Strand Book Store getting back to business. (Photo courtesy of Strand)

Monday, June 8, was one of the busiest days of The Mysterious Bookshop’s history. Ironically, though, the 3,000-square-foot room, with its high shelves holding the largest variety of crime books in America, was almost entirely empty save for employees preparing books and other mystery-related products for shipping and pickup.

“This is my first day here after three months, and orders accumulated,” said Otto Penzler, who founded the story in 1979. “We just sent out a notice to our regular main list and for the first couple of hours this morning the phone has been ringing off the hook with clients wanting to know about their books.”

Like almost every retailer in New York, the Tribeca bookshop remained closed during the lockdown. To make up for the losses, they enhanced their newsletter with book recommendations by the staff and by renowned authors in the genre—Joyce Carol Oates, Dennis Lehane, James Ellroy, A.J. Finn and others—while still selling gift cards and some books directly through their distributor, Ingram.

But that wasn’t nearly enough to keep the business healthy. “We couldn’t ship any of our out-of-print books, or rare books, or signed books because they were inside the shop, which was locked, and that is the major part of our business, to tell you the truth,” said Penzler. They also had to indefinitely cancel events that brought large groups inside the shop.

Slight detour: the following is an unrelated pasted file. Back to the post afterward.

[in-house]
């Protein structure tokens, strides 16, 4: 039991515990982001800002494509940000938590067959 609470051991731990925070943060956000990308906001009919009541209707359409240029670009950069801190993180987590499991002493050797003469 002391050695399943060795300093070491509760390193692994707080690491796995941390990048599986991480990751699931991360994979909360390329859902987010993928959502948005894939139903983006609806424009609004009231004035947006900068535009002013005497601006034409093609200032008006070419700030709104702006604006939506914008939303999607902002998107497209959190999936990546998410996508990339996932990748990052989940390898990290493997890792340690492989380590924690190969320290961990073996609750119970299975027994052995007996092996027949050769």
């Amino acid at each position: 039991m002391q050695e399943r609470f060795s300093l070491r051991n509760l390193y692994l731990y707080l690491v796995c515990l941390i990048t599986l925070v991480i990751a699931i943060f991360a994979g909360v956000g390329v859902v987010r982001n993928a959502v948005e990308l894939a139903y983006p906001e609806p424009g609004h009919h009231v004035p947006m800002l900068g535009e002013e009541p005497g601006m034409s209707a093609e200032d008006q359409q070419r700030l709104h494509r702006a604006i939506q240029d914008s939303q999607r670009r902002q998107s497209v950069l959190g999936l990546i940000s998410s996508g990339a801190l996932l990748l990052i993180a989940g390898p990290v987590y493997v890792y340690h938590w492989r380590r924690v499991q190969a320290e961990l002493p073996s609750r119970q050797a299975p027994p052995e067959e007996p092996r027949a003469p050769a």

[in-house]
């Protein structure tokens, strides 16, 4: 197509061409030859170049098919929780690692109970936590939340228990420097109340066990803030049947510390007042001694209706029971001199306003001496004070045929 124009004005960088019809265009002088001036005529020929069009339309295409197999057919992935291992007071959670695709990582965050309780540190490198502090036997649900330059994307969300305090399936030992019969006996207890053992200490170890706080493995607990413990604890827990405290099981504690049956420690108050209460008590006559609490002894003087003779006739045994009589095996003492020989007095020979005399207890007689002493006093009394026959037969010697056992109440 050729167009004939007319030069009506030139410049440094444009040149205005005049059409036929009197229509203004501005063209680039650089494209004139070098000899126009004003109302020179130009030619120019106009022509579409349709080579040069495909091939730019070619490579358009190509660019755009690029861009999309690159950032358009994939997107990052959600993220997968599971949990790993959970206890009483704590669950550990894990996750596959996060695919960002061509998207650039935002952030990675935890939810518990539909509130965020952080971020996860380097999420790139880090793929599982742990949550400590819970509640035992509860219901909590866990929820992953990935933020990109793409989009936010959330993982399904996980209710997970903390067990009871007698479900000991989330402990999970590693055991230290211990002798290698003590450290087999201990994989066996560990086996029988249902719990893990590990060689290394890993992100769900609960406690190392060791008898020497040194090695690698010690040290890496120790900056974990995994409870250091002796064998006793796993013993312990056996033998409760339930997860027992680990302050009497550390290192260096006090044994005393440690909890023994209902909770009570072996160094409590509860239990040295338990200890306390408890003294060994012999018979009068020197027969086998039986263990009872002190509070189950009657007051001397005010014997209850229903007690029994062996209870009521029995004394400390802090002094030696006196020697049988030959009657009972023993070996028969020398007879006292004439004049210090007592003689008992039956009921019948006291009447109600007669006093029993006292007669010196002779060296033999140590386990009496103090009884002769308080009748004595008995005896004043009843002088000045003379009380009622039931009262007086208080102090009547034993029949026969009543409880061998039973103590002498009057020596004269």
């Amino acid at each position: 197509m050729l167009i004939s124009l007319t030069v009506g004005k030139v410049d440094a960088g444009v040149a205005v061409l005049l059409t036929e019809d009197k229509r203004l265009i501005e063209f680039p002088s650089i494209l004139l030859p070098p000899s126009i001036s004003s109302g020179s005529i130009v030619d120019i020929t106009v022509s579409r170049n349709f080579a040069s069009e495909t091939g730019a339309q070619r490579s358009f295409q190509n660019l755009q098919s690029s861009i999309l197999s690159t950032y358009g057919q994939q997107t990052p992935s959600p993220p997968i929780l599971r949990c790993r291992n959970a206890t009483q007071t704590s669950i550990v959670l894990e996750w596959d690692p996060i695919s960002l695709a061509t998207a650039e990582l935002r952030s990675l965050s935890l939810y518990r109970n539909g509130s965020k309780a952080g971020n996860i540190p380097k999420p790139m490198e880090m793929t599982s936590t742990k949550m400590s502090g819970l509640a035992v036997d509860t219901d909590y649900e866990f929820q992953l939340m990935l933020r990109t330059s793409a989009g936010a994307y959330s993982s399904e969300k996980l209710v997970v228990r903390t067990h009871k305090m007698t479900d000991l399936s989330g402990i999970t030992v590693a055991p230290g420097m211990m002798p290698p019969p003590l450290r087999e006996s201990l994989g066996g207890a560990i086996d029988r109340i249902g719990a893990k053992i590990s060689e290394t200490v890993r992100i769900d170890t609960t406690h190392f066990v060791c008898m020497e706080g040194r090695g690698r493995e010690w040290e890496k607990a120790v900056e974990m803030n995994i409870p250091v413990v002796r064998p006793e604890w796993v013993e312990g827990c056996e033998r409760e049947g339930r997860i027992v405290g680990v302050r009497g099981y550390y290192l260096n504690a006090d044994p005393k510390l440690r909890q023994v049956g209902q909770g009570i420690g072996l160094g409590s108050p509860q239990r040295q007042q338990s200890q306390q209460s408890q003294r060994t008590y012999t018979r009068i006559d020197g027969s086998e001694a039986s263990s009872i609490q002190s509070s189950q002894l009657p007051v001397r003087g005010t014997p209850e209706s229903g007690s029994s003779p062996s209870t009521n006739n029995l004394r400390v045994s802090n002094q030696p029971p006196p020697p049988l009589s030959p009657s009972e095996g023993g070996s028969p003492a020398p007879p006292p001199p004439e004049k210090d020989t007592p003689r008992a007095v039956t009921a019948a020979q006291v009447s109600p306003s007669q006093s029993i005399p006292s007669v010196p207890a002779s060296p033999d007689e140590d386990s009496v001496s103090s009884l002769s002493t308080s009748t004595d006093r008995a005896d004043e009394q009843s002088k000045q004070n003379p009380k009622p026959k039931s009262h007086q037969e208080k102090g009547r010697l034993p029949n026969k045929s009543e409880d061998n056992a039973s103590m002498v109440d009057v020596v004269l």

Penzler was relieved to get the news that phase one of New York’s reopening process allows bookshops to reopen with curbside or front-door pickup. Yet, he doesn’t know how long it will take for him to pay what he described as a “mountain of debts” in the middle of the shop’s worst crisis. “We’re probably doing 2 percent, maybe 3 percent of the business that we normally do,” he said. 

Customers have to shop on the website or over the phone, and are asked to make an appointment and wear masks before their visits. Only three clients at a time can enter, and they must respect social distancing measures. Penzler doesn’t have a clue when The Mysterious Bookshop will go back to what it used to be. All he knows is that in the meantime, masks and hand sanitizers will be a constant in his business. Reading sessions and signings? “That may not happen again until the end of the year or next year, when it looks like there will be a vaccine. Or we all hope there will be,” he said.

The bookshops’ transition rules, necessary for the reopening process, reveal what’s to come for these retailers in the near future. The American Booksellers Association has an entire page with detailed guidelines to help business owners adjust during these times. Among safety tips, they suggest booksellers “designate a reshelving area for customers to leave books they have touched but decided not to buy. Wipe down the covers or set the books aside for 72 hours before reshelving.”

At Strand, the 93-year-old independent giant that became one of New York’s landmarks, there is no touching the books you’re not buying. Whoever passes by the storefront at the corner of Broadway and 12th St.,  will see a small table set up on a side entrance where the carts with discounted books used to be located. There, an employee delivers the orders processed online—still the customer’s only option—while ensuring everyone involved is wearing a mask. Hand sanitizers on site complete the operation.

“We’re playing everything day by day,” said Strand’s communications director, James Odum. The store presumes “a return to normalcy will take a very long time.” “There will definitely be changes once we can reopen to emphasize health, safety, and cleanliness. Right now we’re focusing entirely on making the curbside pick-up experience as seamless as possible,” said Odum.